The use of opioids in pediatric patients in certain clinical circumstances is appropriate and necessary. The intent of this review is to evaluate the trends of use in a number of clinical diagnoses and evaluate patterns of use and inconsistencies, if any, in the use of opioids. For instance, the use of opioids to treat pain associated with an injury resulting in a bone fracture is likely appropriate, but an evaluation of patient-specific factors associated with prescribing trends in patients with fractures helps to assess consistency in use.

    However, despite the importance of understanding the prescribing trends related to pediatric opioid use, very little research has been done in this area. The analysis presented here reveals that a large portion of the pediatric population continues to be prescribed opioids when being treated in EDs, with significant variations related to race, age, diagnosis, payment method, and region of the country where the patient visit occurred.

    As anticipated, age had a significant association with the use of opioids, both in pediatric patients and adults. Those aged 13 to 17 years were significantly more likely to have visits associated with opioid use (16.20% of visits) compared with those aged 3 to 12 years (6.59% of visits) and 0 to 2 years (1.70% of visits). Although the overall rate of opioid prescribing for pediatric patients was lower than for adults, the fact that more than 16% of all visits for those aged 13 to 17 years have an opioid associated with them suggests that overall opioid use is also relatively high in pediatric patients. The rate of opioid prescribing related to headaches in this study was 16.6%, which was significantly lower than the previously reported rate of 46%.17 This difference in reporting is likely due to the nature of the data provided, with the data restricted to a single visit, vs previous reports reviewing all prescription drug use over a full year. Additionally, previous research focused on opioid use in the treatment of headaches, specifically in patients aged 13 to 17 years, and this study includes analysis of use across all patients aged 17 years and younger.

    Time-lapse analysis does show a reduction in overall opioid use comparing 2006 to 2010 with 2011 to 2015. This reduction suggests that the scrutiny of the safety of opioid use overall and particularly in pediatric patients has resulted in prescribers reevaluating their use of opioids overall. This reduction in use is primarily driven by reductions in opioid use in specific pain diagnoses, including headache, abdominal pain, and non–fracture-related injuries. The overall reductions were also partially the result of reduced opioid use in non–pain-related visits, which decreased from occurring in 4.07% of visits to 3.18%. The lack of change over time in the use of opioids for other pain diagnoses, particularly back and pelvic pain, suggests that alternative treatment options need to be further evaluated or encouraged among health care professionals. The use of opioids in back pain is of significant concern because growing research suggests that chronic use of opioids to treat back pain is not effective for both pain and function and is associated with significant safety concerns.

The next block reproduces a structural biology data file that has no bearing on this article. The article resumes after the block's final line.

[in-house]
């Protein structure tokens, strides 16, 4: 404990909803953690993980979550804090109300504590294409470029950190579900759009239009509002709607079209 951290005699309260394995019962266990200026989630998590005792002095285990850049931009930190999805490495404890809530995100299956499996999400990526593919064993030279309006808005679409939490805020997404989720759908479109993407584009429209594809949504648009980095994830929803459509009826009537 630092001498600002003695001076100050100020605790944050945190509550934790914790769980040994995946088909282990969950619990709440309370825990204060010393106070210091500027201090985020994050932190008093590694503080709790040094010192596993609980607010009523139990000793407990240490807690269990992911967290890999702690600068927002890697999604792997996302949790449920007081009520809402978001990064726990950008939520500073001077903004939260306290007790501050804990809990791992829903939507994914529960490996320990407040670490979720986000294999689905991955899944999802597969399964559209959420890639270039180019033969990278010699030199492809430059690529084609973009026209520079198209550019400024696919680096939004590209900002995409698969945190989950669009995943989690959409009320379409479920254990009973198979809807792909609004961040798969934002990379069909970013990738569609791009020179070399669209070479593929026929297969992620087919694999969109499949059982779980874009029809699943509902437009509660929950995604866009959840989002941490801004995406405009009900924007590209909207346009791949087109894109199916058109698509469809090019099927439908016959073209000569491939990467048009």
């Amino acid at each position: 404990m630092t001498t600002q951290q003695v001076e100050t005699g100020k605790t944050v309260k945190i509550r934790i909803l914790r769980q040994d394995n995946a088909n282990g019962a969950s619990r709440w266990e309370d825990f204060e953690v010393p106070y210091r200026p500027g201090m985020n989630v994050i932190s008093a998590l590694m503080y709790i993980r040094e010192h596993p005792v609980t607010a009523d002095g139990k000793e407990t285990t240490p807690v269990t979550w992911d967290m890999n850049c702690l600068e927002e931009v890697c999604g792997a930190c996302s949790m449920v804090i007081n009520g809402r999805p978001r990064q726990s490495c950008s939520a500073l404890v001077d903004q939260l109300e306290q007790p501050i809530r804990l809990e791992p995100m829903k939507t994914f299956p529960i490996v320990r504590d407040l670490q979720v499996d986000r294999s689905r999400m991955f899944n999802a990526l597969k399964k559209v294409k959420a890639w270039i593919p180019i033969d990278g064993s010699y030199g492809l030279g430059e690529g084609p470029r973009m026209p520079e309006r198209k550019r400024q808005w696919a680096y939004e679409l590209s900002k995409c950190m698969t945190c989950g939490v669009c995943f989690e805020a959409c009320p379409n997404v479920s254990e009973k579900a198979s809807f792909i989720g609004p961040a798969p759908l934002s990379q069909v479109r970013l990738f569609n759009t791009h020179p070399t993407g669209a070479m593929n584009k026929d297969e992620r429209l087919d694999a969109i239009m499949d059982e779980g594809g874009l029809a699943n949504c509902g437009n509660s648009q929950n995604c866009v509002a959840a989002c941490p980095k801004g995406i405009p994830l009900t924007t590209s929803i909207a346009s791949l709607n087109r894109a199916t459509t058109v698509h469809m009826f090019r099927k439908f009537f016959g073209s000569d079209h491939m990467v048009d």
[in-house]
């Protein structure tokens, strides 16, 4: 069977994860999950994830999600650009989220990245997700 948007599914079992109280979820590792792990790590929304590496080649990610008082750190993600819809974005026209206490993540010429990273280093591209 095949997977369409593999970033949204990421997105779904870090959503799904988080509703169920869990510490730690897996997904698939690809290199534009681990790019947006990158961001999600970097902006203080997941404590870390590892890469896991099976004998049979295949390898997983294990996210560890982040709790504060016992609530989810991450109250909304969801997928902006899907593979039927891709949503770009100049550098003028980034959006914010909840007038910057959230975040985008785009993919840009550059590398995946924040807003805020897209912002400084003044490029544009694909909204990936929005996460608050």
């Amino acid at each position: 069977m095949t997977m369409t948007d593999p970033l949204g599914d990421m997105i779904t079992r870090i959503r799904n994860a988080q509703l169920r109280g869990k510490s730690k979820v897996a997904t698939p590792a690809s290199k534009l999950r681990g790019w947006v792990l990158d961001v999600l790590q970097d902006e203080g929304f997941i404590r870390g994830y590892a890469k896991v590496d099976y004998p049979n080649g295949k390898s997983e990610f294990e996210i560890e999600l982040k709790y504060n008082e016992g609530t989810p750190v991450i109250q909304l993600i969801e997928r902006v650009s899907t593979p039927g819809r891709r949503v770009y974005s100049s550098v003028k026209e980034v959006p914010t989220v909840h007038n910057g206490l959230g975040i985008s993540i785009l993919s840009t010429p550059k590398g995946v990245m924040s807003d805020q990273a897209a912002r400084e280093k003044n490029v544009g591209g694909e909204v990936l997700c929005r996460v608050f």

Our findings indicate that patient visits in the western region of the country (Alaska, Arizona, California, Colorado, Hawaii, Idaho, Montana, Nevada, New Mexico, Oregon, Utah, Washington, and Wyoming) are significantly more likely to be prescribed an opioid, while patients visits in the Northeast (Connecticut, Maine, Massachusetts, New Hampshire, New Jersey, New York, Pennsylvania, Rhode Island, and Vermont) are associated with the lowest likelihood of an opioid being prescribed despite a lack of significant difference in pain-related diagnosis in these region. Factors affecting the regional variability in opioid prescribing in pediatric patients need to be further evaluated to better understand what may be driving the overall prescribing patterns in each region, particularly those with higher opioid prescribing rates.

    Race additionally had a significant association with overall prescription trends, with white patients having a significantly increased likelihood of being prescribed an opioid compared with nonwhite patients. These findings are similar to previous research that has indicated significant racial differences in prescription patterns of opioids in adult patients.18-20 When holding constant for pain diagnosis, white patients were significantly more likely to receive an opioid. For instance, white patients reporting abdominal pain were almost twice as likely to receive an opioid than their nonwhite counterparts. While there are numerous potential explanations for this difference, further subset analysis is needed to better evaluate the use of opioids based on race to determine the association of pain scale reports, age at time of visit, other patient-specific factors, and prescriber-specific factors with opioid prescribing across racial and ethnic groups.